How lions became an important symbol in Chinese culture
On New Year’s Day, two bronze lions in front of HSBC headquarters in Hong Kong were sprayed with red paint and set ablaze by anti-government protesters furious at the bank for closing the Spark Alliance account, which reportedly raised funds for the protests.  The lions, which have guarded HSBC for almost 85 years, are currently covered as restoration takes place. Perhaps the European managers of The Hongkong and Shanghai Banking Corporation took a leaf from Chinese architectural tradition when they commissioned the guardian lions in the early 20th century.  Many Chinese-owned buildings, modern and classical, feature stylized lions, one male and one female, at their main entrances. But how d
How lions became an important symbol in Chinese culture
‘City of Darkness’: A tour of the world’s most famous walled neighborhood
“City of Darkness” is an exhibition exploring the long gone Walled City of Kowloon in Hong Kong as photographed by Greg Girard and Ian Lambot. Lambot and Girard set about photographing the Walled City shortly before its demolition in 1994 due to a deep fascination with the site. Nearly 30 years on from the Walled City’s demolition, this project offers a unique insight into the remarkable community, home to an estimated 50,000 people at its peak, and by far the most densely populated neighborhood the world had ever known.
‘City of Darkness’: A tour of the world’s most famous walled neighborhood
Tracking down my secret grandmother in a Chinese city with a Russian past
Harbin, in China’s far northeast, owes its modern beginnings entirely to a railway. For the first three decades of the 20th century, it was effectively a Russian city. It is a place that has sparked my curiosity ever since I came across a 1927 ship’s passenger list that revealed the name of my grandfather Frank Newman’s “second wife”: Nina Kovaleva, 25, born in Sevastopol, Russia. He would leave his Shanghai-based family with her in the early 1930s. The list also named a daughter, Kyra, aged five, born in Harbin. It was a stunning revela­tion. It implied that my grandfather, an inspector for the Harbin postal sub­district from about 1912, had led a double life for at least a decade. I conta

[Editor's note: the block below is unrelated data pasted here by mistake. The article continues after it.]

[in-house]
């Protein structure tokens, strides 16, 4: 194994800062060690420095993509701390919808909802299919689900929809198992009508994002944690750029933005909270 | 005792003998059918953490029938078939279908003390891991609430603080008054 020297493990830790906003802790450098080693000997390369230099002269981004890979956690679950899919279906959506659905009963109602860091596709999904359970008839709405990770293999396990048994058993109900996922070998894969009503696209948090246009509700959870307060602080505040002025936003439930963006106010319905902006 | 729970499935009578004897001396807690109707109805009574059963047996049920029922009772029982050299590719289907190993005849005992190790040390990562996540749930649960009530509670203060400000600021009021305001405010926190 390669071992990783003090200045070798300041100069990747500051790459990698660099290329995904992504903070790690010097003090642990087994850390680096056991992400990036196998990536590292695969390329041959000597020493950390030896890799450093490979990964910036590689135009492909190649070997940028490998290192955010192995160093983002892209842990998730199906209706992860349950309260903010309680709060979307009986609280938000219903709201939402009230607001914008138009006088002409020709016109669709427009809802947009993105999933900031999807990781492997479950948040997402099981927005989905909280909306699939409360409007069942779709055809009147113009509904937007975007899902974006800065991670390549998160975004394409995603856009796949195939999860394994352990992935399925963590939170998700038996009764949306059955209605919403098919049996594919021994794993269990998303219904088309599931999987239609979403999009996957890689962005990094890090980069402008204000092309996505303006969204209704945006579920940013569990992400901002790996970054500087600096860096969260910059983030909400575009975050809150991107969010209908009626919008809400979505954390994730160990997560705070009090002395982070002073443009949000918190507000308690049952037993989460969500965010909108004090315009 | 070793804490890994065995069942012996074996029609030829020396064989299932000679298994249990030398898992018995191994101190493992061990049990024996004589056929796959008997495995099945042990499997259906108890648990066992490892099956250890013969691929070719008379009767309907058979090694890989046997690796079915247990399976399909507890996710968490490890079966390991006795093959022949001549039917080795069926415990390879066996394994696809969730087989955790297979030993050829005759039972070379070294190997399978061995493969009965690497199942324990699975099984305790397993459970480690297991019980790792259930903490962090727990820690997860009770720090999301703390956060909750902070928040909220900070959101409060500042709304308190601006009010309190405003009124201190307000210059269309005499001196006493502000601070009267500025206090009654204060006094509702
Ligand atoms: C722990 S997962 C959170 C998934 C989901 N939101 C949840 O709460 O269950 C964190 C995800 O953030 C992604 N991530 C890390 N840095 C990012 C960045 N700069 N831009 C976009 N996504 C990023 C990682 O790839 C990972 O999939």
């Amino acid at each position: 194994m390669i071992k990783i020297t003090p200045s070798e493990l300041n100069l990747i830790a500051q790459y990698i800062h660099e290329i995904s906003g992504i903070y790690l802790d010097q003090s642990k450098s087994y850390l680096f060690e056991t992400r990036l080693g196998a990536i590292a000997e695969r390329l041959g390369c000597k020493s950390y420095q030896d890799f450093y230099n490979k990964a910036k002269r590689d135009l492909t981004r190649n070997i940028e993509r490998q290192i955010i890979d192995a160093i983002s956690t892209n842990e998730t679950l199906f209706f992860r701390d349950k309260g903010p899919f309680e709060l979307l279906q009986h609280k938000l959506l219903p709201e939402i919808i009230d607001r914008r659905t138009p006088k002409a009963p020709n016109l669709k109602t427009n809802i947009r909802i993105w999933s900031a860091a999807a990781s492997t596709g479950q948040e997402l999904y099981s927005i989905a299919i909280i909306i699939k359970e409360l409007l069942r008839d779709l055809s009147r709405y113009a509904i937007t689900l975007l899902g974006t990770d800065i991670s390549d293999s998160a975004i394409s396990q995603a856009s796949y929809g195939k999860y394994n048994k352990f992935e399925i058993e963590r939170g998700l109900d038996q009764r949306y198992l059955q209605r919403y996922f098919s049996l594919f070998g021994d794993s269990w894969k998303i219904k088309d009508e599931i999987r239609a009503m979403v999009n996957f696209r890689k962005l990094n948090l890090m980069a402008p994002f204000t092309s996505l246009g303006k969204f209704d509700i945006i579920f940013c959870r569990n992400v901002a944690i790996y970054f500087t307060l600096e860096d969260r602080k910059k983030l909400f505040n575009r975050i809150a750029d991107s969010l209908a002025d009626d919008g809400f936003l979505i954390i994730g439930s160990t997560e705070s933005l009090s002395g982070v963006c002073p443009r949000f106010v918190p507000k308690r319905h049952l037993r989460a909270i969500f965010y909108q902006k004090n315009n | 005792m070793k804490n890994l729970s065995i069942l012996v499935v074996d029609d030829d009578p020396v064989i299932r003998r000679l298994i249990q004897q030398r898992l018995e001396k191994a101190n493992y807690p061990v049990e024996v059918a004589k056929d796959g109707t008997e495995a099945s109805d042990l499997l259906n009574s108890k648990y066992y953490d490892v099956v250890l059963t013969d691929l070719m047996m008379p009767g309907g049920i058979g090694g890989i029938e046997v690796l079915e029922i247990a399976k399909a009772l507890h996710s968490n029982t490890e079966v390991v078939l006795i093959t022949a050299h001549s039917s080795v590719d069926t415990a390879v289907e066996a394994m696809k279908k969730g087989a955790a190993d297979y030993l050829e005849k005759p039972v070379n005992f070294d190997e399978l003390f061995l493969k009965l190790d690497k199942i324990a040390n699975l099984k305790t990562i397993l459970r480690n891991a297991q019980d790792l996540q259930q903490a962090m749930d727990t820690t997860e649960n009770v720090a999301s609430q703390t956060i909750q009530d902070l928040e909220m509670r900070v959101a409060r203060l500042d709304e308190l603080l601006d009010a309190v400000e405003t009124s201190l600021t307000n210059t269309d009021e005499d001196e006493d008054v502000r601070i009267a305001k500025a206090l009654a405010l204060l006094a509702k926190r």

Tracking down my secret grandmother in a Chinese city with a Russian past
How Nepalese Gurkhas helped put down the 1960s riots in Hong Kong
This article is an edited excerpt from the book Gurkha Oddysey: Campaigning for the Crown by Peter Duffell. We had our first taste of impending troubles in Hong Kong caused by the Cultural Revolution during the Easter holiday of 1966.  On April 6 in the late afternoon, we had returned to Queen’s Hill [a barracks located in the northern part of Hong Kong] from a battalion-command-post exercise testing our vehicle-mounted radio systems. We were looking forward to the Easter break. We picked up some news of rioting in Kowloon and decided that we would leave the radios mounted in the vehicles in case a call came. At 1am that call did indeed come.  Without warning, we were rudely awakened by the
How Nepalese Gurkhas helped put down the 1960s riots in Hong Kong
Are these the faces of China's first royal purge?
Chinese researchers have reconstructed the faces of a young man and woman who might be the victims of China’s first – and most gruesome – royal purge. The faces are believed to be two of the many sons and wives of Qin Shi Huang, the first emperor of China. The remains were found in and around the Mausoleum of the First Qin Emperor in Xian, in China’s northwest Shaanxi province. The complex is the largest tomb on planet Earth, extending over an area of more than 21 square miles. The site is world-famous for its army of terracotta soldiers, but the core architecture of the 250-foot-tall, pyramid-shaped mound, which houses the emperor’s coffin and treasures, remains largely unexplored. The wom